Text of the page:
Media attention on Bill Cosby and his possibly lurid past hasn’t been that heavy in recent months, although there are still stories to be found. Well, the formerly non-tarnished comedy legend has found the spotlight anew in the form of a lawsuit firing back at some of his accusers, in part saying that their defamation of his name and character led to his financial losses when both NBC and Netflix decided to drop his projects from their rosters. I’m sure you readers have some interesting faces happening right now.

Cosby’s retaliation is over a defamation lawsuit filed in December 2014 by Tamara Green, who was then joined in the legal action by other accusers Therese Serignese, Linda Traits, Barbara Bowman, Joan Tarshis, Louis a Moritz and Angela Leslie. They claimed his denial of their allegations has hurt their reputations, and he’s saying their accusations are what caused his “honorable legacy and reputation” to take a (breathtakingly steep) downfall. The counterclaims say they were “willfully, maliciously and falsely accusing” Cosby of the sexual crimes, and that the whole thing is basically a way to rake him for his money. You can also throw some emotional distress in there.

Much of the post-accusation attention given to Cosby’s entertainment value revolved around Cosby Show reruns getting yanked from certain networks, and both sides of that argument. But rarer were mentions of the up-in-flames NBC sitcom pilot from Mike O’Malley about an older man (Cosby) relaying wisdom to several younger generations of his family, or the Netflix special Bill Cosby 77, which was scheduled for a post-Thanksgiving premiere. Both of those projects got scrapped as the accusations came out, and both would have likely made Cosby a pretty penny.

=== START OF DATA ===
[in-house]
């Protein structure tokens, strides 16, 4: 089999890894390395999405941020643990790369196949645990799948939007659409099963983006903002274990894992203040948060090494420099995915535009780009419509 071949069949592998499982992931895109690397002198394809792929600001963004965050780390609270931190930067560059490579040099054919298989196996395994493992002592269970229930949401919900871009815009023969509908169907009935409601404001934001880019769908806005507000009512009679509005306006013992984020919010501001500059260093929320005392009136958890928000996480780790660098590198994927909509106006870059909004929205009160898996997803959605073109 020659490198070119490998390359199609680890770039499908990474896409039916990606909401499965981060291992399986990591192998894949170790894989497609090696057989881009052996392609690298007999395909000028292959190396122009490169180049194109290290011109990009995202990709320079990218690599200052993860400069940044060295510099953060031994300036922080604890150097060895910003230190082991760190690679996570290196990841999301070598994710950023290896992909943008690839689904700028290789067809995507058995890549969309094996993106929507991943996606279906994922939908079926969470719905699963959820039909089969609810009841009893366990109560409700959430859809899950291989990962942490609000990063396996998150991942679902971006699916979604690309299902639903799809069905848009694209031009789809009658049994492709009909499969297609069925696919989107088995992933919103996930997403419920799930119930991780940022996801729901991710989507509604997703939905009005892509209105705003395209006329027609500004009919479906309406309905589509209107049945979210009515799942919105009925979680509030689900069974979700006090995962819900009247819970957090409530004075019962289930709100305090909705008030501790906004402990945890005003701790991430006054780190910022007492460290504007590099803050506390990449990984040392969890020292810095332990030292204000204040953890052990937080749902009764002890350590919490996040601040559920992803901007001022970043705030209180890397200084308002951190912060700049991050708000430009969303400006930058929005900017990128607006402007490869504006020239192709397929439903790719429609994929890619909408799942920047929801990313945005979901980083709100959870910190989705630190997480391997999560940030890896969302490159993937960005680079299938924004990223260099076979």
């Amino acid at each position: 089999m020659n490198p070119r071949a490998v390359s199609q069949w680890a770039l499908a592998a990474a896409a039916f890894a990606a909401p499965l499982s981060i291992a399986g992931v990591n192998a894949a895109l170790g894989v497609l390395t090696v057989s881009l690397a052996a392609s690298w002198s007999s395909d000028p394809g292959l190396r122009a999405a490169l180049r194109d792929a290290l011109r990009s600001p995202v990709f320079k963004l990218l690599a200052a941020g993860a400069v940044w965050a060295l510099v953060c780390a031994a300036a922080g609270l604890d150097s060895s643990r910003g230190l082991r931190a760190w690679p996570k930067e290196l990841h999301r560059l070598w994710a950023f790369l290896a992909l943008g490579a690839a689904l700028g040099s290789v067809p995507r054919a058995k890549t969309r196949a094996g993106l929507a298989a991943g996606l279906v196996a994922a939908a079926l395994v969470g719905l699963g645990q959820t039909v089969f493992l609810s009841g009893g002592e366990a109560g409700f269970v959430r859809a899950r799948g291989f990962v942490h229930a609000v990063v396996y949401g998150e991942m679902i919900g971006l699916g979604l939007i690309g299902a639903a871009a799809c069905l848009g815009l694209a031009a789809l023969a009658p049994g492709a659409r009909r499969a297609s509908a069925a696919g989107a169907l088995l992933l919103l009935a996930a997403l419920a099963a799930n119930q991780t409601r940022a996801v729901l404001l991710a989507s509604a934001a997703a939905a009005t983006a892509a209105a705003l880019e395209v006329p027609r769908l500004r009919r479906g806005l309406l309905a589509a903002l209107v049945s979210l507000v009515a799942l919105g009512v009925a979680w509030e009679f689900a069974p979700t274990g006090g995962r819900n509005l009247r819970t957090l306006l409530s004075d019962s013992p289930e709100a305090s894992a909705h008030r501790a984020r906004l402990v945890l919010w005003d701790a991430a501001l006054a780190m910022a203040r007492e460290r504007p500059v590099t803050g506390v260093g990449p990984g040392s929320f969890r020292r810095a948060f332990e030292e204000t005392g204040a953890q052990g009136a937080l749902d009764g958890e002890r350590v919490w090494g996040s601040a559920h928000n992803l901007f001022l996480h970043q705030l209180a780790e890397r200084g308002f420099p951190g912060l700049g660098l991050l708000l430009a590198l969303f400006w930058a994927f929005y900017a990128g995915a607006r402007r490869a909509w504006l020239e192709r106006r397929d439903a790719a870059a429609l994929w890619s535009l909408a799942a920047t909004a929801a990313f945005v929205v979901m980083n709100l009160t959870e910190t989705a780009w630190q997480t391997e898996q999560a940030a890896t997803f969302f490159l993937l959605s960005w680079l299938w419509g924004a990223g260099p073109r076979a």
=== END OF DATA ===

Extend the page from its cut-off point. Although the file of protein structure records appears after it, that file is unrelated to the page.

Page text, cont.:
Indeed, anyone would be angry about someone “engaging in a campaign to assassinate” their character, and it’s understandable that someone would want to get compensation if someone else ruined a job prospect. So, the basic gist of the counterclaims is easy to grasp, but the complicated largeness of Cosby’s case in particular changes everything, in a number of different ways that are better suited for courtrooms and paperwork than this website. Suffice to say, it’s a move that undoubtedly looks particularly awful to those standing on the opposite side of the road from Cosby.

As THR reports, the accusers’ attorney Joseph Cammarata calls this “playbook” behavior as a way to shift focus, and he wondered why Cosby is only going after these accusers, rather than going against the many others. I have to think it’s because they sued him first, and that if he would somehow win this case, that’s when he’d start going after others one by one.

No amount was specified for damages being sought, so we’ll just have to wait to hear more about this case in the coming days and weeks.

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